Industry in disagreement over lack of animal slaughter policy

The British Veterinary Association (BVA) has said it is concerned about figures revealing that almost two-thirds of food companies have no information on their commitment to stunning animals on slaughter.

Meanwhile, it was claimed that only 4% have “universal commitment”.

The findings were published in the Business Benchmark on Farm Animal Welfare report (BBFAW) on Wednesday 27 January. It was also shown that slaughter without pre-stunning was the only welfare measure that reflected a decline in the percentage of food companies that had a specific policy on the practice. Figures were down from 34% in 2014, to 32% in 2015.

“Vets and the public are united in their concern about animal welfare at slaughter,” said BVA president Sean Wensley.

“There are several positive findings on the growing commitment of food companies towards farm animal welfare in the BBFAW report, which we welcome, but the report highlights a disappointing lack of commitment towards animal welfare at the time of slaughter.”

He said that the industry needed to acknowledge consumers’ concerns surrounding the welfare of the animals they were eating. “The European Commission’s study of 13,500 meat consumers across Europe found that 72% wanted information about the stunning of animals at slaughter,” he added.

“Food companies need to sit up and take consumers’ concerns about humane slaughter seriously. People want to be assured that farmed animals receive both a good life and a humane death.”

The BVA has run a long-standing campaign to end the practice of non-stun slaughter within the UK. A 2015 public petition in support of the campaign gained 120,000 signatures.

It is believed by the BVA, with backing from leading farm animal welfare organisations, that all animals should be stunned before slaughter to render them unresponsive to pain. The BVA also claimed that scientific evidence supported the use of pre-stunning in slaughter.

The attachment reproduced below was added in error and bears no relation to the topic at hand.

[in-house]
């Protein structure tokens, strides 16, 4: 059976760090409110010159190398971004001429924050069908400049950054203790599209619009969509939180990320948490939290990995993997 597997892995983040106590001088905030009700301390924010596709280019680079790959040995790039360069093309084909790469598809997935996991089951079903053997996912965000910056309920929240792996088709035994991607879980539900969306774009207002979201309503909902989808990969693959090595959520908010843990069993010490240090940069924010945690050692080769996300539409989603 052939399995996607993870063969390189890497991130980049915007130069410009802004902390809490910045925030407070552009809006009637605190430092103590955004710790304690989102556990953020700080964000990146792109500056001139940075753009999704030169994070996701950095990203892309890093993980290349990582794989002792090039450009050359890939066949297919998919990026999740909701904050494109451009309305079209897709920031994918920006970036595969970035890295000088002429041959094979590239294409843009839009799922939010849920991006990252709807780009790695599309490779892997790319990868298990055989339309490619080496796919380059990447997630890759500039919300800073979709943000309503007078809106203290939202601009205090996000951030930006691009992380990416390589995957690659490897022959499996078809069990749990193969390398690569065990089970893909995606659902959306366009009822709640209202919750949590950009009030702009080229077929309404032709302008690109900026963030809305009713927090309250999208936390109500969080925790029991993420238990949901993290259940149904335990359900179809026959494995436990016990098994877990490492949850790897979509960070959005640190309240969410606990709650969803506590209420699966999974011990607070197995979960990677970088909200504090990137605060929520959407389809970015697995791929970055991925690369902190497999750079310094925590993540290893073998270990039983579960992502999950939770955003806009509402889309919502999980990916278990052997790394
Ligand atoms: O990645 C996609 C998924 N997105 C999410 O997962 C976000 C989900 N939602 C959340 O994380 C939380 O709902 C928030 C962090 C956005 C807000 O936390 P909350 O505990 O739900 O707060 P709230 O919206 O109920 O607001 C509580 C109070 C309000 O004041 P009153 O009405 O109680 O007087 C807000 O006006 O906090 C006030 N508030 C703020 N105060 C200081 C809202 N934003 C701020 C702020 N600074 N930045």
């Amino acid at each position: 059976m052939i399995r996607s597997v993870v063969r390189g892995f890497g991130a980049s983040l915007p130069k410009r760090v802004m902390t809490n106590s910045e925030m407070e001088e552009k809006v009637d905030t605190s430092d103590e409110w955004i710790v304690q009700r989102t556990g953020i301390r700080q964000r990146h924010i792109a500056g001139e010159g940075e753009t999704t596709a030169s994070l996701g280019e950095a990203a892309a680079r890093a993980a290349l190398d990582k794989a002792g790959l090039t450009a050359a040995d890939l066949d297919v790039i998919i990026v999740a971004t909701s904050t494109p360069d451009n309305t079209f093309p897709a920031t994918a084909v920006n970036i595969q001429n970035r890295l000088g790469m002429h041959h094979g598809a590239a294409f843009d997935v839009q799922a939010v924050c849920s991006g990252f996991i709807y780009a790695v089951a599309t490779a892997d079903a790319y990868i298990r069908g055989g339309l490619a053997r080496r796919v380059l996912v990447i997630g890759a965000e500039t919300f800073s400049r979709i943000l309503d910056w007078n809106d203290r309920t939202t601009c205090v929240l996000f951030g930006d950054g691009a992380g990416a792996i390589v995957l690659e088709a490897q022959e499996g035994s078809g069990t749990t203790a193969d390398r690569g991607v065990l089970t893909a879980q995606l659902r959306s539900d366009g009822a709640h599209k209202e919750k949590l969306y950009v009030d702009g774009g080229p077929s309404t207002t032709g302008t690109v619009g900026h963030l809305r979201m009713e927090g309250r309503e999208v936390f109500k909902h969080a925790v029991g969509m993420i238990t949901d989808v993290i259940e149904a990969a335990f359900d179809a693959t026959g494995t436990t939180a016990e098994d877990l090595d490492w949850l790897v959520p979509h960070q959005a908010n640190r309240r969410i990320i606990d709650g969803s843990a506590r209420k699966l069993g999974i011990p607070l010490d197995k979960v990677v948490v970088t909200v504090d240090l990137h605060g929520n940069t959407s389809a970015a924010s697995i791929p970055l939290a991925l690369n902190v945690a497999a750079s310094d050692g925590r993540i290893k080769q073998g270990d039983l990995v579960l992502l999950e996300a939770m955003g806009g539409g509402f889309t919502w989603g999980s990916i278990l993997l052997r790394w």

Last year, two-thirds of BVA members highlighted the issue as one of their top three priorities for government.

Industry conflict

However, this is not reflective of the entire industry. BVA’s comments about the lack of information surrounding slaughter conflicts with the practices carried out within the halal sector.  

Shaykh Tauqir Ishaq, head of certification at the Halal Authority Board (HAB), said that the halal method of slaughter is the most humane in the country. “I think gas stunning is far crueller, unpredictable, and can’t really be controlled,” he told Meat Trades Journal.

“It takes many minutes for the animal to die and I’ve seen videos where the animal is screaming and is in pain and suffocating, and that’s very, very disturbing.”

In the past, Ishaq sent an open letter to BVA’s then president Robin Hargreaves to address some of the conflicts between the organisation and the halal sector. Despite this, it was claimed by Ishaq that he did not receive a proper response.

“Every now and again they [BVA] come out and shout about halal, but I think they should be shouting about animal welfare, and stunning is not necessarily the most humane method of slaughter, especially when it comes to, for example, gassing. We don’t really agree with them there and we haven’t got the evidence from them.”

Ishaq suggested that the BVA should focus on other issues, such as goading livestock.

Further communication between the BVA and the halal industry has been welcomed by Ishaq. “We don’t mind sitting with them, but as long as they’re happy to have a professional, calm discussion,” he concluded. “We’re happy to work with them and the industry is happy to speak with them.”

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